A decade ago, while the Sicilian Mafia was imploding under a ruthless crackdown, another crime syndicate rooted in the rugged mountains at the tip of Italy's boot was quietly eclipsing Cosa Nostra in power and reach.
The bullet-riddled bodies of six young Italians who had just dined at a pizzeria in Germany's industrial heartland told the world last week what Italian authorities already knew: The clannish 'ndrangheta crime syndicate had come of age as an international force.
The mob, based in Calabria, was once largely limited to shaking down small-town merchants and carrying out kidnappings for ransom. Composed of clusters of families so loyal they practically pledge their newborns to a life of crime, it has expanded to become the biggest player in Europe's flourishing cocaine market.
Prosecutors estimate its operations at home and abroad, which include such traditional rackets as loan sharking, extortion and arms trafficking, are worth some $50 billion. Much of that gets laundered through legitimate businesses like hotels, supermarkets and pizzerias across Europe that the 'ndrangheta snapped up in a 1990s buying spree.
The horizontal structure of crime families reinforced by marriage has proven largely impenetrable, said Calabrian prosecutor Nicola Gratteri, who has been investigating the syndicate for the last 20 years.
Gratteri is heading the Italian investigation into the slayings outside Da Bruno's restaurant in Duisburg, Germany — an unheard of explosion abroad of a decades-old feud in San Luca, a tiny Calabrian town where crime clans are now vying for control of the cocaine trade.
The Italian premier's office presented a report this month before the violence in Germany asserting that the Calabrian underworld had become the dominant criminal force in southern Italy.
Not just in Italy
The syndicate "has a sizable presence" in Germany, France, Belgium, the Netherlands, the Balkans, eastern Europe and South America, "thanks to consolidated relations with producers and traffickers of cocaine," the report said.
Raids in Milan in May turned up 550 pounds of cocaine that investigators said had been smuggled from South America via Senegal by the 'ndrangheta.
Gratteri said the 'ndrangheta (pronounced AN-dran-getta) invests very little in southern Italy, instead focusing its money-laundering activities on more affluent central and northern Italy as well as eastern Europe.
"After the fall of the Berlin Wall, they went there (to East Germany) and bought cheap properties that were historically or architecturally prestigious," Gratteri said.
Prosecutors say the 'ndrangheta then proceeded to set up a network of pizzerias, restaurants and hotels for laundering money.
"The Germans must realize that where there is pizza, there's the mafia," Giorgio Basile, one of the 'ndrangheta's rare turncoats, was quoted as saying by Italian media after he was arrested at a train station in Bavaria in 1998.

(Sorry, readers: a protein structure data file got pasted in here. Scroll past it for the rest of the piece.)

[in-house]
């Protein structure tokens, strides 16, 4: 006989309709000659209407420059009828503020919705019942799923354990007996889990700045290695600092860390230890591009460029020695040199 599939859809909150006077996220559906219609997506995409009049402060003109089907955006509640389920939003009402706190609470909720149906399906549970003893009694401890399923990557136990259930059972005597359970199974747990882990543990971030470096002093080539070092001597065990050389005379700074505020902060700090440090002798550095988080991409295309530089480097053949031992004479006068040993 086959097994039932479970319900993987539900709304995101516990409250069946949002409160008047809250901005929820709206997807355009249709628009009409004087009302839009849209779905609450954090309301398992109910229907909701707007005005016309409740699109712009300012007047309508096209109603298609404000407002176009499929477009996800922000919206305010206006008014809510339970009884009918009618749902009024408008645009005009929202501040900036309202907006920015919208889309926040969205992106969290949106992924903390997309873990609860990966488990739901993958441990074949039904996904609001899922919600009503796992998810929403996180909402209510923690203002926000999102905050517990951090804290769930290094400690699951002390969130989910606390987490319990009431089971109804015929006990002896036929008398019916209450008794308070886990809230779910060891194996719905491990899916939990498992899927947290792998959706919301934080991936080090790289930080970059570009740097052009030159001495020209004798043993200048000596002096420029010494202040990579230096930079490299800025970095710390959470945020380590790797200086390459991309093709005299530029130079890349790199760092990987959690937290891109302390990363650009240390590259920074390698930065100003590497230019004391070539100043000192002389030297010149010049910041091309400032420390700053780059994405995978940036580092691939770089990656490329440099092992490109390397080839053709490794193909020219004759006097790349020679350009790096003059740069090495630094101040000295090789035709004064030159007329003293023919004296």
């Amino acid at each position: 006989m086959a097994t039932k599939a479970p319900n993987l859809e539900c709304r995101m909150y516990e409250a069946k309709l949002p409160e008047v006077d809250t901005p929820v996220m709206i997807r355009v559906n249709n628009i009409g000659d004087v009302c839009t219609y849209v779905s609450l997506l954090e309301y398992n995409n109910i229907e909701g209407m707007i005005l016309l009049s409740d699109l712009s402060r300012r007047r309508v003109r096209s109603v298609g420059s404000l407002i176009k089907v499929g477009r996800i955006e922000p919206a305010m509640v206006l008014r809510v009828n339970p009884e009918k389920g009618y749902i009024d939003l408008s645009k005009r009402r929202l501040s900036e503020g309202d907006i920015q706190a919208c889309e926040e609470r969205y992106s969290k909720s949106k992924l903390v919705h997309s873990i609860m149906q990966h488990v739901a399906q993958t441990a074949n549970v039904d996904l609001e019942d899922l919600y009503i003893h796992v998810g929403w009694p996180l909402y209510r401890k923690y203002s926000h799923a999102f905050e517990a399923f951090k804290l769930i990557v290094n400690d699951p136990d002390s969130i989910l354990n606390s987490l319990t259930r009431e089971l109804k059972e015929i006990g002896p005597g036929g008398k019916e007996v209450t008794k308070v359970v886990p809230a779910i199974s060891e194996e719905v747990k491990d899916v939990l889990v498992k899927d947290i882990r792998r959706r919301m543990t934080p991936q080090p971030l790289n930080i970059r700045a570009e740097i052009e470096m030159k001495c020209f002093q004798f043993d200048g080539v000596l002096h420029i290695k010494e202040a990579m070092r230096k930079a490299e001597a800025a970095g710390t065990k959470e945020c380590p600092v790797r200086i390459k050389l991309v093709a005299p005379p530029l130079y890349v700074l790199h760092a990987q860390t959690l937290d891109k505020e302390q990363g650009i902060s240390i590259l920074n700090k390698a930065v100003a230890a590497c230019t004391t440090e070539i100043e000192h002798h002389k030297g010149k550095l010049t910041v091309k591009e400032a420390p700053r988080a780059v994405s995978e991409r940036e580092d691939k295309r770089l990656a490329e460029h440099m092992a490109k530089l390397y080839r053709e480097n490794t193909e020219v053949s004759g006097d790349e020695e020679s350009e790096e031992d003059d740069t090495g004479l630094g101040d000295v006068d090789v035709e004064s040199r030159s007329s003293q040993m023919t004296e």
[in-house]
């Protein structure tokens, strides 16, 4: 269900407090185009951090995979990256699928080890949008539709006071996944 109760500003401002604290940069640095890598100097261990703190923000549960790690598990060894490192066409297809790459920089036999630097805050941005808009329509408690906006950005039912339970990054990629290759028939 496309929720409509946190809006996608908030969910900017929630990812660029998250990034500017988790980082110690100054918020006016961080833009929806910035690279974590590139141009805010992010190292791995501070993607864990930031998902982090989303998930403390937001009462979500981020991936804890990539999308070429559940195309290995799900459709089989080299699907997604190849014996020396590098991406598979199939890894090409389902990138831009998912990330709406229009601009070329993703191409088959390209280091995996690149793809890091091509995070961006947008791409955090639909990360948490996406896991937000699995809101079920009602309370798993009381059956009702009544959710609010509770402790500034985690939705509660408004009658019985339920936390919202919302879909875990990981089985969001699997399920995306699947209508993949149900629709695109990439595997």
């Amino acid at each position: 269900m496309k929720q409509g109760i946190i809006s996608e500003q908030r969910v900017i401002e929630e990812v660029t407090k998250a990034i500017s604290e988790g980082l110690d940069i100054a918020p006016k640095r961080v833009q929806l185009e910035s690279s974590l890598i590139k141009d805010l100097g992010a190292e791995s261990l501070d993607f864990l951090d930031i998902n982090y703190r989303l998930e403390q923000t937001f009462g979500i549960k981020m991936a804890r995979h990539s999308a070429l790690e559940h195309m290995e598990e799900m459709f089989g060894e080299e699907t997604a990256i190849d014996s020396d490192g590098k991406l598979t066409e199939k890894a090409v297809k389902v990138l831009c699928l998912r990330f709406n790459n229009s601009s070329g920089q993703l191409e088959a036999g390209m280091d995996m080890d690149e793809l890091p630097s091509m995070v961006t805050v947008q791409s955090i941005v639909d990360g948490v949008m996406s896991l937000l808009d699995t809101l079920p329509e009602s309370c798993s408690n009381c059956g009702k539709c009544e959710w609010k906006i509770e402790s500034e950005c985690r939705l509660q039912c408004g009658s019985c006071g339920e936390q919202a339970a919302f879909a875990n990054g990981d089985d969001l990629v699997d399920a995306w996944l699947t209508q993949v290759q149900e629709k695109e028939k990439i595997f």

The 'ndrangheta used ransom money in the 1980s to buy heroin from Turkey and Lebanon but switched to cocaine in the 1990s when prices soared. Now it has a virtual monopoly on the trade in Europe, Gratteri said.
The crime syndicate has its own polyglot brokers in northern Europe and in Bogota, Colombia, where its mobsters "buy coke like you buy stock, getting the best price," Gratteri said.
'Pizza Connection' probe
The heartland of 'ndrangheta power lies in a 6-square-mile rocky patch of the Aspromonte mountains. But relatives of clan members who have emigrated as far as Canada, the United States, South America and Australia can provide a support network.
The 'ndrangheta's ascent came as Cosa Nostra was reeling from a police crackdown. The "Pizza Connection" probe broke a $1.65 billion heroin and cocaine smuggling operation that used pizzerias as fronts in 1975-84. A series of trials in Sicily put hundreds of Mafia men behind bars.
In the 1990s, when more than 1,000 turncoats had left Cosa Nostra and were cooperating with authorities, only some 40 mobsters from the 'ndrangheta provided evidence, Gratteri said.
The 'ndrangheta's world is highly disciplined, to the point that its bosses determine who gets to dance with whom at local feast days. Punishment is swift, decided by a "defense minister" who hands out sentences with no appeal.
Death sentences, humiliation
Punishments for minor infractions include getting your head stuck in a toilet bowl while it's being flushed or a clansman urinating on your leg, Gratteri said. Death sentences are normally handled by a gunshot.
One of the Duisburg victims, who was celebrating a fellow victim's 18th birthday, is suspected by investigators of being among the hit men who carried out the Christmas 2006 slaying in San Luca of Maria Strangio, a mob boss's wife.
Investigators believe her husband was the probable target of the attack. The mother of the slain suspected hit man has denied her son had a role in last year's killing.
The San Luca feud turned bloody in 1991, after two masked youths from one clan entered a rival boss's coffee bar in the town and started throwing eggs during Carnival merrymaking. The youths were gunned down later that day.
The egg-throwing "was just an outward display of tensions which had gone on for years" in the town of 4,000 people, Gratteri said.
Counting last week's victims, the feud has claimed 15 lives.